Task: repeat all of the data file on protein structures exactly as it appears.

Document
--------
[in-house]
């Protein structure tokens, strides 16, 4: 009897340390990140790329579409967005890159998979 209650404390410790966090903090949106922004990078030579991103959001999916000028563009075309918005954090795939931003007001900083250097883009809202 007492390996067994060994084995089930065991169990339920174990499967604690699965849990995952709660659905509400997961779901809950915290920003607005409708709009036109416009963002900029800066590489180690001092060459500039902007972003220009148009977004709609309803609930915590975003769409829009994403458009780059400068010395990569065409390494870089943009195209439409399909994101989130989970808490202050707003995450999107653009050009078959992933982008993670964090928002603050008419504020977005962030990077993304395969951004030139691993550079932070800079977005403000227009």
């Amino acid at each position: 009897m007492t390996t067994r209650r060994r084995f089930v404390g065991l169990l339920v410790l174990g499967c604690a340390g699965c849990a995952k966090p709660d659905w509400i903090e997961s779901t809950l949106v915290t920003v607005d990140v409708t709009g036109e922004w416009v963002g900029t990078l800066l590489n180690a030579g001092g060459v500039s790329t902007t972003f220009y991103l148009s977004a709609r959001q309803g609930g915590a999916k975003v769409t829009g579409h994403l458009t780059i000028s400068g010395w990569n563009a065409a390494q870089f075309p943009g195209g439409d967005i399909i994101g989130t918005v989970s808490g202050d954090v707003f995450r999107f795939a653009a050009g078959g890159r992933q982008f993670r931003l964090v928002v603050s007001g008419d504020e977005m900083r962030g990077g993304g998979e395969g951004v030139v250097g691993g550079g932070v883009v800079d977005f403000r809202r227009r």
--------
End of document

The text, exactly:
[in-house]
């Protein structure tokens, strides 16, 4: 009897340390990140790329579409967005890159998979 209650404390410790966090903090949106922004990078030579991103959001999916000028563009075309918005954090795939931003007001900083250097883009809202 007492390996067994060994084995089930065991169990339920174990499967604690699965849990995952709660659905509400997961779901809950915290920003607005409708709009036109416009963002900029800066590489180690001092060459500039902007972003220009148009977004709609309803609930915590975003769409829009994403458009780059400068010395990569065409390494870089943009195209439409399909994101989130989970808490202050707003995450999107653009050009078959992933982008993670964090928002603050008419504020977005962030990077993304395969951004030139691993550079932070800079977005403000227009």
């Amino acid at each position: 009897m007492t390996t067994r209650r060994r084995f089930v404390g065991l169990l339920v410790l174990g499967c604690a340390g699965c849990a995952k966090p709660d659905w509400i903090e997961s779901t809950l949106v915290t920003v607005d990140v409708t709009g036109e922004w416009v963002g900029t990078l800066l590489n180690a030579g001092g060459v500039s790329t902007t972003f220009y991103l148009s977004a709609r959001q309803g609930g915590a999916k975003v769409t829009g579409h994403l458009t780059i000028s400068g010395w990569n563009a065409a390494q870089f075309p943009g195209g439409d967005i399909i994101g989130t918005v989970s808490g202050d954090v707003f995450r999107f795939a653009a050009g078959g890159r992933q982008f993670r931003l964090v928002v603050s007001g008419d504020e977005m900083r962030g990077g993304g998979e395969g951004v030139v250097g691993g550079g932070v883009v800079d977005f403000r809202r227009r």